• Attorney Fees,  California Procedure,  Costs,  Post-Trial Practice

    Expert Witness Fees May Not Be Awarded Under Private Attorney General Statute

    In a decision being closely watched by many, the California Supreme Court holds today in Olson v. Automobile Club of Southern California, case no. S143999 (Feb. 28, 2008), that Code of Civil Procedure section 1021.5, the state’s “private attorney general” statute, does not authorize a court to award expert witness fees in addition to the attorney fees explicitly authorized by the statute. As the court notes, the statute explicitly authorizes an award of “attorney fees” and is silent about expert witness fees. Which should have made for an easy decision. Yet the court is compelled to delve behind the plain language of the statute. The decision is a good primer…

  • Costs,  Expert Witnesses

    More on California’s Private Attorney General Statute

    This post at The UCL Practitioner notes an article about a case being argued today in the California Supreme Court (Olson v. Automobile Club of Southern California, no. S143999) addressing whether expert witness fees are recoverable under the state’s private attorney general statute, Code of Civil Procedure section 1021.5. If the private AG statute interests you generally, make sure you didn’t miss this post from yesterday, which appears immediately below this one on the home page.

  • Appellate Jurisdiction,  Appellate Procedure,  Attorney Fees,  Costs,  Federal Courts,  Federal Procedure,  Removal

    Appeal after Remand to State Court: Was Removal Reasonable?

    The Ninth Circuit reminds us in Gardner v. MEGA Life & Health Ins. Co., case no. 06-55045 (9th Cir. Nov. 19, 2007), that even though no appeal lies from an order remanding a removed action to state court, the removing defendant may appeal an order to pay costs and fees imposed in connection with the remand under 28 U.S.C. § 1447(c). Here, it pays off. MEGA was ordered to pay costs and fees when the action was remanded. It claimed the only non-diverse defendant, an individual, had been fraudulently joined for the purpose of defeating diversity jurisdiction because the statute of limitations had run as to that defendant. Applying the…

  • Appeal Bonds,  Appellate Procedure,  Attorney Fees,  Costs

    Ninth Circuit: Anticipated Attorney Fees on Appeal Can be Considered in Calculation of Appeal Cost Bond — Sometimes

    In Azizian v. Wilkinson, case no. 05-15847 (August 23, 2007), the Ninth Circuit faced, for the first time,  an issue on which other circuits have split: “whether, or under what circumstances, appellate attorney’s fees are ‘costs on appeal’ that a district court may require an appellant to secure in a bond ordered under Federal Rule of Appellate Procedure 7.”  It provides its conclusion at the outset of the opinion: We conclude that a district court may require an appellant to secure appellate attorney’s fees in a Rule 7 bond, but only if an applicable fee-shifting statute includes them in its definition of recoverable costs, and only if the appellee is…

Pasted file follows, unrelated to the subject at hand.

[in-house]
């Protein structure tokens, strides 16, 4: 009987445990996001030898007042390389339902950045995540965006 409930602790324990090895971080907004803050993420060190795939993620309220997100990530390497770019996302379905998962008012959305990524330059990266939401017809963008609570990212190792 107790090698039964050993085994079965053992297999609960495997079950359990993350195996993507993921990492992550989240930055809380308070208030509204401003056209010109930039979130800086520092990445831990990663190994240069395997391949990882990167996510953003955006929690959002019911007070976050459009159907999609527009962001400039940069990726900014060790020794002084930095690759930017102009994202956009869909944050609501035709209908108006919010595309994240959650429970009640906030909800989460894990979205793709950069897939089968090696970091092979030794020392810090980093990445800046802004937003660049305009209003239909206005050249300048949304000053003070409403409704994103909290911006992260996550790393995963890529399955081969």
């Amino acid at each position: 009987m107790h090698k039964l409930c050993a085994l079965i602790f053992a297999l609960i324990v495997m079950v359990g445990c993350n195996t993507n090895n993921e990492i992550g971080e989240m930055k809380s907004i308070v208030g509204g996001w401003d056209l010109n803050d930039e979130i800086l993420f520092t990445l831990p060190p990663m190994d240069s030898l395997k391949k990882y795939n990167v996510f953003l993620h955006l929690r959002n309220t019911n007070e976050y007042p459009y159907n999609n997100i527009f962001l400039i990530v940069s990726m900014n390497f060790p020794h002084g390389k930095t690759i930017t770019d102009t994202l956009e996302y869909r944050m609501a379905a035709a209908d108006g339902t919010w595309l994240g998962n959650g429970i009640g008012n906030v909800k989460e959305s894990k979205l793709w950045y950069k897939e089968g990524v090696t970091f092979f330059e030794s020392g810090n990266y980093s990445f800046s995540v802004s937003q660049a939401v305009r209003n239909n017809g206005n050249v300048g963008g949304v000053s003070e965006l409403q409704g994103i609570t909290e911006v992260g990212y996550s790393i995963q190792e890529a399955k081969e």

• Anti-SLAPP,  Attorney Fees,  California Court of Appeal,  California Procedure,  Costs,  Jurisdiction

    Anti-SLAPP Attorney Fee and Costs Application is Timely any Time Prior to Final Judgment

    In Carpenter v. Jack in the Box Corp., case no. B188707 (May 25, 2007) the Second District Court of Appeal holds that an application for anti-SLAPP attorney fees and costs under Code of Civil Procedure section 425.16(c) by a plaintiff who prevails against an anti-SLAPP motion is timely so long as it is made before entry of final judgment in the action, even if it is not made until after resolution of the appeal of the order denying the anti-SLAPP motion. Carpenter brought an action for wrongful termination, defamation, and other tort and contract claims related to the termination of employment by Jack in the Box.  Jack in the Box…

  • California Procedure,  Costs,  Post-Trial Practice

    Court Upholds $143,809 in Costs Awarded for Preparation of a Single Exhibit

    It sounds crazy in the abstract, not so much in the context of the case decided in the Fifth District of the California Court of Appeal, El Dorado Meat Co. v. Yosemite Meat and Locker Service, Inc., ___ Cal.Rptr.3d ___, case no. F049334 (May 4, 2007).  The court characterized the action as a “complex suit” in which plaintiff alleged a variety of business torts including antitrust, RICO and unfair competition claims. The single exhibit was actually “a 37-page document containing charts and graphs that were projected on a screen during trial” and was prepared from 160,000 pages of business and financial records produced by the parties in discovery.  The costs…